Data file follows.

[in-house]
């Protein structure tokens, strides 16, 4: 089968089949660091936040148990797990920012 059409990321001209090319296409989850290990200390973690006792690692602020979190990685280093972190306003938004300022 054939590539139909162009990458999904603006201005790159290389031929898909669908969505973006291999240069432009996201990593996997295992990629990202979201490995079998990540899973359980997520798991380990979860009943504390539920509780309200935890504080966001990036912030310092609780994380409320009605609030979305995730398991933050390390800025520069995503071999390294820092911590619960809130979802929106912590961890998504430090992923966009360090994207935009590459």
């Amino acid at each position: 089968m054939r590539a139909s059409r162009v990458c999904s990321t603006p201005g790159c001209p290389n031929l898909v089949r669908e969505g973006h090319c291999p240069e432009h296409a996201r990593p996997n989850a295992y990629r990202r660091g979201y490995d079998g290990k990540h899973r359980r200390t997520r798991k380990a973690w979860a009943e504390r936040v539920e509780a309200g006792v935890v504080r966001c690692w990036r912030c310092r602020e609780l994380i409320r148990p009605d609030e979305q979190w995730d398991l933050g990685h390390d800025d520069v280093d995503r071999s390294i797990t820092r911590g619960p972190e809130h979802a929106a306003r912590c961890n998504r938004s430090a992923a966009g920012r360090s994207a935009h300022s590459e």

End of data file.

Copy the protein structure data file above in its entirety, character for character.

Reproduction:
[in-house]
């Protein structure tokens, strides 16, 4: 089968089949660091936040148990797990920012 059409990321001209090319296409989850290990200390973690006792690692602020979190990685280093972190306003938004300022 054939590539139909162009990458999904603006201005790159290389031929898909669908969505973006291999240069432009996201990593996997295992990629990202979201490995079998990540899973359980997520798991380990979860009943504390539920509780309200935890504080966001990036912030310092609780994380409320009605609030979305995730398991933050390390800025520069995503071999390294820092911590619960809130979802929106912590961890998504430090992923966009360090994207935009590459």
């Amino acid at each position: 089968m054939r590539a139909s059409r162009v990458c999904s990321t603006p201005g790159c001209p290389n031929l898909v089949r669908e969505g973006h090319c291999p240069e432009h296409a996201r990593p996997n989850a295992y990629r990202r660091g979201y490995d079998g290990k990540h899973r359980r200390t997520r798991k380990a973690w979860a009943e504390r936040v539920e509780a309200g006792v935890v504080r966001c690692w990036r912030c310092r602020e609780l994380i409320r148990p009605d609030e979305q979190w995730d398991l933050g990685h390390d800025d520069v280093d995503r071999s390294i797990t820092r911590g619960p972190e809130h979802a929106a306003r912590c961890n998504r938004s430090a992923a966009g920012r360090s994207a935009h300022s590459e």